New SSA vessel to set sail in June

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The SSA freight ferries Barnstable (left) and the Aquinnah getting their hull coatings applied at Alabama Shipyard. —Courtesy of SSA

The newest freight ferries in the Steamship Authority’s (SSA) fleet are nearing their big debut.

SSA general manager Robert Davis says the new freight ferry the Barnstable is expected to be taking passengers and vehicles on the Nantucket route around June 17, while the Aquinnah is expected to be available on the Vineyard route starting in July. 

Both the Barnstable and the Aquinnah will be launched in the next couple of days from a shipyard in Alabama, according to Davis, where additional work will be done on the water before the vessels are transported north. 

Work has been ongoing on the vessels since April of last year. 

Alabama Shipyard, the company completing work to convert the ferries, focused on the Barstable first and work is expected to be completed by the end of May. SSA crew will then sail the vessel to Massachusetts while also undergoing training.

The incoming freight ferries, originally used as offshore supply vessels, needed to be modified for the SSA’s waterfronts; work included adjusting the boats’ lengths and changing the stern area to match the authority’s transfer bridges. 

Including change orders, the conversion of the vessels cost over $14 million. 

The SSA originally negotiated down a bid from Alabama Shipyard that would have cost $20 million per vessel conversion, a much higher amount than originally anticipated. Steamship officials estimated the project at $9 million per vessel. After renegotiating, the cost for conversion was put at nearly $14 million.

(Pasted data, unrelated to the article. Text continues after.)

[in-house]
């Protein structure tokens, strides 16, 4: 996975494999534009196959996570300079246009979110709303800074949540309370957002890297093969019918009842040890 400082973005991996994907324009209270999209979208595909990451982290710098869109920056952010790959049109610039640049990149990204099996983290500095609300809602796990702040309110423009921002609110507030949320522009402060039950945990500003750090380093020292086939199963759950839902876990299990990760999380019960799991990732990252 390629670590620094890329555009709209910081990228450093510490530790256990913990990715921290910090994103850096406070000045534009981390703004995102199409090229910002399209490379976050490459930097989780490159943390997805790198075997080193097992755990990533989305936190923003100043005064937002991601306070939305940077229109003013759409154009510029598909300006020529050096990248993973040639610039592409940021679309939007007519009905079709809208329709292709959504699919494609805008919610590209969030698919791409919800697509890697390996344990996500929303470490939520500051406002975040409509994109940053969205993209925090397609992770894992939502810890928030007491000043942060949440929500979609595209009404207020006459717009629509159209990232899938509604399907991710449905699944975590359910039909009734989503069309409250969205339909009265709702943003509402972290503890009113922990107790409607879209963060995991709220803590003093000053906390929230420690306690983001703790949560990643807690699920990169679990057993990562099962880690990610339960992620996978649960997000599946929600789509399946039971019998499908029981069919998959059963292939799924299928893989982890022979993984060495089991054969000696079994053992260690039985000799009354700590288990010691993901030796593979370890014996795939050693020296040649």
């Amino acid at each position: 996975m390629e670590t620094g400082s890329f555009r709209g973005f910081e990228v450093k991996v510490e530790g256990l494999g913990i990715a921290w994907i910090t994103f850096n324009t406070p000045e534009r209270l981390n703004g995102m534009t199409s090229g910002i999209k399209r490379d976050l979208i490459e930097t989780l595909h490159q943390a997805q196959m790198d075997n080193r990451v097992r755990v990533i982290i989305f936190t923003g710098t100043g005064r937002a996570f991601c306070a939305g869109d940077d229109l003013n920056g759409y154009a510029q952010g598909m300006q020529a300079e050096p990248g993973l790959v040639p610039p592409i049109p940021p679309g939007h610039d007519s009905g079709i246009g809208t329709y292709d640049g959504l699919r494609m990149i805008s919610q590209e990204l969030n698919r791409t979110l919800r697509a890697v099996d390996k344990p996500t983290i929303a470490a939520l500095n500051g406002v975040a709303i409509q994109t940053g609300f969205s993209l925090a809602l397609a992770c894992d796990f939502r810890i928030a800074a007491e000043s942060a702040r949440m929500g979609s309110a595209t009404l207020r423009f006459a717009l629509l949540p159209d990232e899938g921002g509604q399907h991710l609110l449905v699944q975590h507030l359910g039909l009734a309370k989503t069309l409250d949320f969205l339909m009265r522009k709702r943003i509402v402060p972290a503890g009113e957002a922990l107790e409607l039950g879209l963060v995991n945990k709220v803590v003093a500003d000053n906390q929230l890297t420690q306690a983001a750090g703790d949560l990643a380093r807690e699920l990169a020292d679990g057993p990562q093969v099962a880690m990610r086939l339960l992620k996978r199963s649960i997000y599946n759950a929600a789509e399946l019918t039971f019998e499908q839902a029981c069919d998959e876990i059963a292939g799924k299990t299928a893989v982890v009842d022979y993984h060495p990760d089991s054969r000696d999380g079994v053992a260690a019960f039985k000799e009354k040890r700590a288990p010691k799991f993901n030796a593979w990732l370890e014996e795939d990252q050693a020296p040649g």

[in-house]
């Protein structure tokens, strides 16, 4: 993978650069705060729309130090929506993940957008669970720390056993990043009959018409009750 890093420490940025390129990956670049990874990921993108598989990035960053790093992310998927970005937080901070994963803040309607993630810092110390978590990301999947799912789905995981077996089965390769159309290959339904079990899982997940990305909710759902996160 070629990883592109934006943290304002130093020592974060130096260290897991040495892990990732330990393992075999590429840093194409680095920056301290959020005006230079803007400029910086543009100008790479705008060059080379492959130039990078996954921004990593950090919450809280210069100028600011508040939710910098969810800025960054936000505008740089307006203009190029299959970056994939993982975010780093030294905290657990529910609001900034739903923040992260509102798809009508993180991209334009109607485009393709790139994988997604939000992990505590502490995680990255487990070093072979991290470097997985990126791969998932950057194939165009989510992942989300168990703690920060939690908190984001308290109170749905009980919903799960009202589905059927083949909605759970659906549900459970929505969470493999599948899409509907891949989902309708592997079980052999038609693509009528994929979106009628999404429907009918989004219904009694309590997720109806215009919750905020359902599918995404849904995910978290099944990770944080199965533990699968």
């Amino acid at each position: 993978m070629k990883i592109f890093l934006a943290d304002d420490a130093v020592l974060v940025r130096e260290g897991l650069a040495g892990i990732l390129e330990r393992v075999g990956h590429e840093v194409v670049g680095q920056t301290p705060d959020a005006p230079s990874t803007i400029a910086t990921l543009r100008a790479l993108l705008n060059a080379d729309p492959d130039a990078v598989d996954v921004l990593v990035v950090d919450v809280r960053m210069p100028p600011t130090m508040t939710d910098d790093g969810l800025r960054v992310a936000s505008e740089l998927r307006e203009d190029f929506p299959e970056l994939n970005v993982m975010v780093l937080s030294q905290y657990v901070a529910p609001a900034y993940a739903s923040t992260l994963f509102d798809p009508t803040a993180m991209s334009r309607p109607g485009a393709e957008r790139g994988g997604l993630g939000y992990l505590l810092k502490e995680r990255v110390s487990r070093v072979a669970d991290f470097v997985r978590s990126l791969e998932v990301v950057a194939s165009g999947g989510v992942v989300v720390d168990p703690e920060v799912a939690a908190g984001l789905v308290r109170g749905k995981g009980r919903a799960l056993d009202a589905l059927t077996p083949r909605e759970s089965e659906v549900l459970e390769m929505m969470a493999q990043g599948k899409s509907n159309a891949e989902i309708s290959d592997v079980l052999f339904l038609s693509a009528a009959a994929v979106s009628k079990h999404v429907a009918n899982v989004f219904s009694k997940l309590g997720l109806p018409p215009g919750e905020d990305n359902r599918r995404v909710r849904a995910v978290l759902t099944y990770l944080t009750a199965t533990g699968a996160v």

Including the acquisition price of $5.6 million for each boat, the entire cost to the SSA is over $20 million per vessel.

The SSA is still working with the shipyard on a “conversion package” for a third freight vessel, the Monomoy, which was acquired alongside the Aquinnah. Davis said this contract is expected to be worked out soon. 

There may be additional costs in bringing the Aquinnah up north. Considering the busy summer season, Davis said the SSA could not expend another crew to go south. He said they are considering hiring an outside crew to bring the Aquinnah to local waters.

“We haven’t worked out all of those details yet,” Davis said. 

Once the new freight ferries are in operation, Davis said the SSA plans to test the market with the freight ferries Katama and the Gay Head. 

The Sankaty, a freight vessel on the Vineyard route, will be kept on standby in Fairhaven.

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